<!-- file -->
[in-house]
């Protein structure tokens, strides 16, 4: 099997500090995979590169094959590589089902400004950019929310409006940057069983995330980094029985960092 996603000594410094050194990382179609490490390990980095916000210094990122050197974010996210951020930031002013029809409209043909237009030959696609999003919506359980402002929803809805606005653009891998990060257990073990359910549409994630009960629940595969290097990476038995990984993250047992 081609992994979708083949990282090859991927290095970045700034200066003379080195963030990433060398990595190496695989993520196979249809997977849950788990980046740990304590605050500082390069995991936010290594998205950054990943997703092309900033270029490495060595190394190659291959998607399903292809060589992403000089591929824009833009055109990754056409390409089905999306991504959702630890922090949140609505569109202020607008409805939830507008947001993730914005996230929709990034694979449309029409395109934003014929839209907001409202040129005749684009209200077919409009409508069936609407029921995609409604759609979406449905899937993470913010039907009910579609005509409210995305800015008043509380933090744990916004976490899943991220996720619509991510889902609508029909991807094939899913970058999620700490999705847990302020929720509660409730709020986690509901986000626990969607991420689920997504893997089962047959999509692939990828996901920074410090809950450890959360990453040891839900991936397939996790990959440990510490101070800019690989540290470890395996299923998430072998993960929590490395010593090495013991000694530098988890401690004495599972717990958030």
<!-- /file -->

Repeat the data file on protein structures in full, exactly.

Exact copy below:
[in-house]
């Protein structure tokens, strides 16, 4: 099997500090995979590169094959590589089902400004950019929310409006940057069983995330980094029985960092 996603000594410094050194990382179609490490390990980095916000210094990122050197974010996210951020930031002013029809409209043909237009030959696609999003919506359980402002929803809805606005653009891998990060257990073990359910549409994630009960629940595969290097990476038995990984993250047992 081609992994979708083949990282090859991927290095970045700034200066003379080195963030990433060398990595190496695989993520196979249809997977849950788990980046740990304590605050500082390069995991936010290594998205950054990943997703092309900033270029490495060595190394190659291959998607399903292809060589992403000089591929824009833009055109990754056409390409089905999306991504959702630890922090949140609505569109202020607008409805939830507008947001993730914005996230929709990034694979449309029409395109934003014929839209907001409202040129005749684009209200077919409009409508069936609407029921995609409604759609979406449905899937993470913010039907009910579609005509409210995305800015008043509380933090744990916004976490899943991220996720619509991510889902609508029909991807094939899913970058999620700490999705847990302020929720509660409730709020986690509901986000626990969607991420689920997504893997089962047959999509692939990828996901920074410090809950450890959360990453040891839900991936397939996790990959440990510490101070800019690989540290470890395996299923998430072998993960929590490395010593090495013991000694530098988890401690004495599972717990958030």